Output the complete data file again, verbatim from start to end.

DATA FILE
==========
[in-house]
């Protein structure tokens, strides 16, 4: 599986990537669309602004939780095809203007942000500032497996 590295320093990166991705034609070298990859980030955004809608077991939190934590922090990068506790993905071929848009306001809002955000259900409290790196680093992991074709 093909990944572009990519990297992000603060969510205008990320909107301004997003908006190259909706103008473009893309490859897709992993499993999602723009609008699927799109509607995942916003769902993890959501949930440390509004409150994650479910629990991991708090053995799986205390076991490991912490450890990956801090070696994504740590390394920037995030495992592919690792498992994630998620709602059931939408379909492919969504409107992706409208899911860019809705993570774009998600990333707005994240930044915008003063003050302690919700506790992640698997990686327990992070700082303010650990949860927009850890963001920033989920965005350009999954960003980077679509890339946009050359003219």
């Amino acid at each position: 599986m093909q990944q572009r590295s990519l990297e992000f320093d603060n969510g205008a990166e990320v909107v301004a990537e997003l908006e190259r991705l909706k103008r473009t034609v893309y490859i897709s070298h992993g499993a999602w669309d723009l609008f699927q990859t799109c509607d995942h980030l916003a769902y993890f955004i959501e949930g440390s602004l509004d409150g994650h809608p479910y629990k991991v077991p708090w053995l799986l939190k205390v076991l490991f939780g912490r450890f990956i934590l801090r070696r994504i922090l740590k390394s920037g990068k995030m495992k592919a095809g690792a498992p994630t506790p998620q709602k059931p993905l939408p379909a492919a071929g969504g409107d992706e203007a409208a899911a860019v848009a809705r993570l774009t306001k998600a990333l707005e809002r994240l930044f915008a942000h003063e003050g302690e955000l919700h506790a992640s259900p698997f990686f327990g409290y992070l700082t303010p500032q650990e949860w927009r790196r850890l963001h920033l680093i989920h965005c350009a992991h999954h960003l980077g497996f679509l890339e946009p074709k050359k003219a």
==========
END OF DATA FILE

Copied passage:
[in-house]
């Protein structure tokens, strides 16, 4: 599986990537669309602004939780095809203007942000500032497996 590295320093990166991705034609070298990859980030955004809608077991939190934590922090990068506790993905071929848009306001809002955000259900409290790196680093992991074709 093909990944572009990519990297992000603060969510205008990320909107301004997003908006190259909706103008473009893309490859897709992993499993999602723009609008699927799109509607995942916003769902993890959501949930440390509004409150994650479910629990991991708090053995799986205390076991490991912490450890990956801090070696994504740590390394920037995030495992592919690792498992994630998620709602059931939408379909492919969504409107992706409208899911860019809705993570774009998600990333707005994240930044915008003063003050302690919700506790992640698997990686327990992070700082303010650990949860927009850890963001920033989920965005350009999954960003980077679509890339946009050359003219």
């Amino acid at each position: 599986m093909q990944q572009r590295s990519l990297e992000f320093d603060n969510g205008a990166e990320v909107v301004a990537e997003l908006e190259r991705l909706k103008r473009t034609v893309y490859i897709s070298h992993g499993a999602w669309d723009l609008f699927q990859t799109c509607d995942h980030l916003a769902y993890f955004i959501e949930g440390s602004l509004d409150g994650h809608p479910y629990k991991v077991p708090w053995l799986l939190k205390v076991l490991f939780g912490r450890f990956i934590l801090r070696r994504i922090l740590k390394s920037g990068k995030m495992k592919a095809g690792a498992p994630t506790p998620q709602k059931p993905l939408p379909a492919a071929g969504g409107d992706e203007a409208a899911a860019v848009a809705r993570l774009t306001k998600a990333l707005e809002r994240l930044f915008a942000h003063e003050g302690e955000l919700h506790a992640s259900p698997f990686f327990g409290y992070l700082t303010p500032q650990e949860w927009r790196r850890l963001h920033l680093i989920h965005c350009a992991h999954h960003l980077g497996f679509l890339e946009p074709k050359k003219a």